As a result of this geological violence the land above the subducting plate would have been pushed up, as frictional heat above the subduction zone caused the formation of deep-seated granite melts that are less dense than the mantle rock that surrounds them causing them to rise up through the crust until they are above the land surface. As the granite plutons are emplaced they are accompanied by volcanic eruptions producing copious volumes of granite, the rock of the continents that is lighter than the basalt lavas that form the oceanic plates. Some of the most common rock types composing granite are andesite, rhyolite, dacite and others that are rich in quartz.  The pressure required to trigger a volcanic eruption of granite is much high than that required for basalt and as a result the eruptions of granitic lava are much more violent than those of basaltic lava. Granitic eruptions occur far less frequently than basaltic eruptions but that are far more explosive, spewing out not only lava but also volcanic dust and ash, but also blocks and bombs. The author3 suggests that similar mountains would have been thrust up along the northern margin of Tethys.

The material that is eroded and weathered from the rising mountains as they are gradually denuded is eventually carried by the torrential rivers to the ocean where most is plastered against the continental margin. The small amount that reaches the true ocean far from shore is eventually returned to the continent as the plates inexorably move towards the subduction zones. Huge slices of sediment, as well as parts of the ocean crust are scraped off and added to the overriding continent, being thrust up away from the plunging slab. This scraped off material is badly deformed, being crumpled and folded and broken up by faults, and extreme pressures and temperatures partly convert them to metamorphic rocks. The rocks of the margin of the continent also fold and buckle upwards as a result of the huge and relentless pressure of the subducting oceanic plate. Exotic terranes, giant rafts of oceanic and continental material, foreign to the local area, are also fused to the growing belt of mountains. Exotic terranes are often of unknown origin as their source land mass may have been previously destroyed. The growing mountains preserve at least some clues to their history.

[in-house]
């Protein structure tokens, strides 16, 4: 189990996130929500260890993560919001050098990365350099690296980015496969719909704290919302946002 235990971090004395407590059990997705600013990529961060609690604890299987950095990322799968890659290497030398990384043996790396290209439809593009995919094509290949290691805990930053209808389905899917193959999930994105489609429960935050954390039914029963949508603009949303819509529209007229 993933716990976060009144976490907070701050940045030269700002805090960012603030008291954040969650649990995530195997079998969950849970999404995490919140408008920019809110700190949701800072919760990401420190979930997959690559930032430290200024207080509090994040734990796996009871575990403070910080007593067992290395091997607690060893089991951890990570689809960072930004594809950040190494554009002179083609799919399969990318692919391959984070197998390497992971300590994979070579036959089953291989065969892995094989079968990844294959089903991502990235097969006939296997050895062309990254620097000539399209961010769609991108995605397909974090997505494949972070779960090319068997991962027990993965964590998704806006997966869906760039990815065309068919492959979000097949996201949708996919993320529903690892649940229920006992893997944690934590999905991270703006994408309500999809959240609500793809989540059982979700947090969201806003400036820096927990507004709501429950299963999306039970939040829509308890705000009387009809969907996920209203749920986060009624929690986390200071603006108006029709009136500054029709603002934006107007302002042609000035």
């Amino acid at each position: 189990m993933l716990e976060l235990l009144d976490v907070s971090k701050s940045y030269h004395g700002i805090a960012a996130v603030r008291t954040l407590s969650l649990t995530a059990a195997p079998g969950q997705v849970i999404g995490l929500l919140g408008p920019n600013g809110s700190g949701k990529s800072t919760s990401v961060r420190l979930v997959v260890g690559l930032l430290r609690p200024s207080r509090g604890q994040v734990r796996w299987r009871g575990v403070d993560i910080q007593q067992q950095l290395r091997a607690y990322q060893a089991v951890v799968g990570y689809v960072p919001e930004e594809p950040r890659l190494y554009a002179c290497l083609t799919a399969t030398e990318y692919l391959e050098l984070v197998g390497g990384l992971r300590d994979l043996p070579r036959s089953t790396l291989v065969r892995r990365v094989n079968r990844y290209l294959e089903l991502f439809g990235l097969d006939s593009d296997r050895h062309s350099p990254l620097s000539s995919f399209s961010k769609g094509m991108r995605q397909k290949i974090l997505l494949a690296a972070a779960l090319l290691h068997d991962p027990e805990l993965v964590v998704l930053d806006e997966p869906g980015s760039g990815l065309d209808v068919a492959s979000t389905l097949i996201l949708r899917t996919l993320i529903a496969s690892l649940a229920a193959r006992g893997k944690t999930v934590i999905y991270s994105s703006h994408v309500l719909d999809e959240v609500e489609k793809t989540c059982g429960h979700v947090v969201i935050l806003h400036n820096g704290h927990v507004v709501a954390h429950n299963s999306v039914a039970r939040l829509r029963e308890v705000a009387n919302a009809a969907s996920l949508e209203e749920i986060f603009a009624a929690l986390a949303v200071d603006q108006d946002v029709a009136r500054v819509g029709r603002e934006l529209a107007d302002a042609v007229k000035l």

Eventually the ocean closes and there is a continent to continent collision, this happened when the northern part of the Tethys Ocean between Eurasia and the approaching Indian Plate was squeezed out of existence once they had come into contact. The northern Tethys Ocean Trench was overridden as the rocks of the Eurasian continent, as with all continents, was too light and buoyant to be subducted. The rocks of both continents folded and buckled more than they had done in their previous history, with whole fragments of the continental margin being thrust up over the growing mountains. The superimposed slices of rock are called nappes (from the French word for ‘sheet’) The extreme complexity of the Himalayas has meant that there is still a lot to understand, exactly what happened after the collision, such as the great height of the mountains, the elevation of the vast Tibetan Plateau, the over-thickening of their roots that extend far into the mantle. It has been found that the Indian Plate has penetrated nearly 2000 km into Asia following the first contact. The Asian crust was bent and almost flowed as it was pushed aside forming a great tectonic arc from the Tibetan Plateau to the Three Gorges region of western Yunnan.

Continued slippage and plate movement still occurs at the line of fusion of the plates, the Shan Shear Zone.

Sources & Further reading

Stow, Dorrik, 2010, Vanished Ocean; How Tethys Reshaped the World, Oxford University Press. 



Author: M. H. Monroe
Last Updated 10/04/2012